By no means are we suggesting that dads should be callous in their behavior toward their kids, resting assured that their children will love them anyway. But what Hushpuppy teaches us dads is that we are entrusted with a sacred relationship that is forged in love, and it is up to us to hold up our end of the bargain and give our children the love they so desperately need and want from us.
Beasts of the Southern Wild is by no means a one dimensional film – you will learn a lot by watching it. But from NFI’s perspective, it is, at heart, a movie about why fathers matter. And for that reason, we have nominated it for the 2012 Fatherhood Movie of the Year.
Have you seen this film? What did you think about it?
While Hollywood gears up for the Oscars, we are asking you to select the "Fatherhood Movie of the Year" by voting on Facebook for the 2012 film that best communicates the importance of involved, responsible, and committed fatherhood.
The nominees are: Beasts of the Southern Wild (Fox Searchlight), Brave (Disney Pixar), The Odd Life of Timothy Green (Disney), and Parental Guidance (20th Century Fox).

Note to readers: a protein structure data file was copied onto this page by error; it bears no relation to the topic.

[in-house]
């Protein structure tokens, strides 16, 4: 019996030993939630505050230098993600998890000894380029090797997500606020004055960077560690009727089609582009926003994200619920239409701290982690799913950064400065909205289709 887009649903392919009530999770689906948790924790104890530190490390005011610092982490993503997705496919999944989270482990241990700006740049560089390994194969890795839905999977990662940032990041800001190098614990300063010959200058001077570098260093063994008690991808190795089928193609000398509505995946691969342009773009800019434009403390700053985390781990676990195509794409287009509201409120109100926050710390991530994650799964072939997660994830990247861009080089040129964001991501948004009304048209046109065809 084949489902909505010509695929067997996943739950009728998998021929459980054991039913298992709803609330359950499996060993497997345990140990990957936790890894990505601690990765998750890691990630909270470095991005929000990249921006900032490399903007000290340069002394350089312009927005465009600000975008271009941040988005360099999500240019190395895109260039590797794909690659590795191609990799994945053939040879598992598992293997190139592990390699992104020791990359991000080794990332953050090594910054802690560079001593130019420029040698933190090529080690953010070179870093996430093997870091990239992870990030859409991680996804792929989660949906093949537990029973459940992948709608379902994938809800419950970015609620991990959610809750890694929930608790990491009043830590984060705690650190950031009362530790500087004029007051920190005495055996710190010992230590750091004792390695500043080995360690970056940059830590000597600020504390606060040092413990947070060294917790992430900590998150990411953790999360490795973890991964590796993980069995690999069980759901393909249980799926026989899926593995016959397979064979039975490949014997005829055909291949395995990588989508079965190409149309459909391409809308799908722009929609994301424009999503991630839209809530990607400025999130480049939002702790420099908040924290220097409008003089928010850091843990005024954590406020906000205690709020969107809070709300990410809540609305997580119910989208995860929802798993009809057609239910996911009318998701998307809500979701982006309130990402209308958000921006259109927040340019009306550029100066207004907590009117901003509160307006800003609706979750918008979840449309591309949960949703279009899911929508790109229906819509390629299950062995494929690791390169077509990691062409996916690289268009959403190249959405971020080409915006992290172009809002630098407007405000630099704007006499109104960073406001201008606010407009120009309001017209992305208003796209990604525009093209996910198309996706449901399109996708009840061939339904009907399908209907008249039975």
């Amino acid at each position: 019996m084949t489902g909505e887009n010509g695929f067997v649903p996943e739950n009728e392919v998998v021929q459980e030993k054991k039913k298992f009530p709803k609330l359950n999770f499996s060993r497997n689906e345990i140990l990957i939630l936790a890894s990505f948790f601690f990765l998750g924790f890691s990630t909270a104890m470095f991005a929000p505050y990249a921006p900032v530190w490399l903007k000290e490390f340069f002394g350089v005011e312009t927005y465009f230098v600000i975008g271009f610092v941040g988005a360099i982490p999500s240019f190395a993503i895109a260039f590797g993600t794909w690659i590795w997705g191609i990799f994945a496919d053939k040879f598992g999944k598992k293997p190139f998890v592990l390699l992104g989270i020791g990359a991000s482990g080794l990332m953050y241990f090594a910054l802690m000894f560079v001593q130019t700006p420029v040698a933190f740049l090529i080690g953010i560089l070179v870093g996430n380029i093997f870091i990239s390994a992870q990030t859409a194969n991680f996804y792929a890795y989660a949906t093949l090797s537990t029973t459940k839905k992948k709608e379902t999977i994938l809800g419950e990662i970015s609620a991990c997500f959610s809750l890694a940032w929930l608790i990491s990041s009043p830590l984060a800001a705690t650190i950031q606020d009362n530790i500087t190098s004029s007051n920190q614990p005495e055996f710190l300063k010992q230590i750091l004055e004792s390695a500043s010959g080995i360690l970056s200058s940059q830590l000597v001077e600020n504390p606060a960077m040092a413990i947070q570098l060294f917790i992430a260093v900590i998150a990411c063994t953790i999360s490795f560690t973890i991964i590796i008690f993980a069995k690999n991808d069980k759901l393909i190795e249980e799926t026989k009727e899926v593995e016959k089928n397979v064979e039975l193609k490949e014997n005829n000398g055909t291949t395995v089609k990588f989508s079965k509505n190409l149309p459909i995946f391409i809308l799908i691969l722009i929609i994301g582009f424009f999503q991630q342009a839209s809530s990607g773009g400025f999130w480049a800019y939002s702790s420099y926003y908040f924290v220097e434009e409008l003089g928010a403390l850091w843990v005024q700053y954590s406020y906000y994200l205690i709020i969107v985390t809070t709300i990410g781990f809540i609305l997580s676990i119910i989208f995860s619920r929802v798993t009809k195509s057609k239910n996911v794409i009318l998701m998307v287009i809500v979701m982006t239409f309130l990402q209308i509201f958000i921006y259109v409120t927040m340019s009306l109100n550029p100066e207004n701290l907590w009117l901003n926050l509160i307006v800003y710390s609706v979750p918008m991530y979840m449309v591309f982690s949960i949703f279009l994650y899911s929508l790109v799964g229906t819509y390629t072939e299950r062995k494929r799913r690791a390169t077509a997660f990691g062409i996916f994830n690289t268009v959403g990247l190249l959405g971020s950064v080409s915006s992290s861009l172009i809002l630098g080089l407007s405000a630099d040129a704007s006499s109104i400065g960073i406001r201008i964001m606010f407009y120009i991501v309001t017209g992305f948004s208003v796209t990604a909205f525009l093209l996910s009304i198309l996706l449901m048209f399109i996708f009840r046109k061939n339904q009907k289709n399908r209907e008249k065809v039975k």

Voters can visit NFI’s official Facebook page, watch the trailers of the four nominated films, and vote for your favorite once per day through Oscar night, February 24.
The contest is part of our effort to shine a light on cultural messages that highlight the unique and irreplaceable role fathers play in their children's lives. Given the power of film in shaping public perceptions, we applaud these four films for their efforts to depict fatherhood in a realistic, positive, and powerful way.
Beasts of the Southern Wild (directed by Behn Zeitlin; starring Quvenzhané Wallis and Dwight Henry): “Faced with both her hot-tempered father's fading health and melting ice-caps that flood her ramshackle bayou community and unleash ancient aurochs, six-year-old Hushpuppy must learn the ways of courage and love” (source: IMDB.com). We nominated the film for its realistic depiction of a challenging, but loving relationship between a father and a daughter facing difficult circumstances.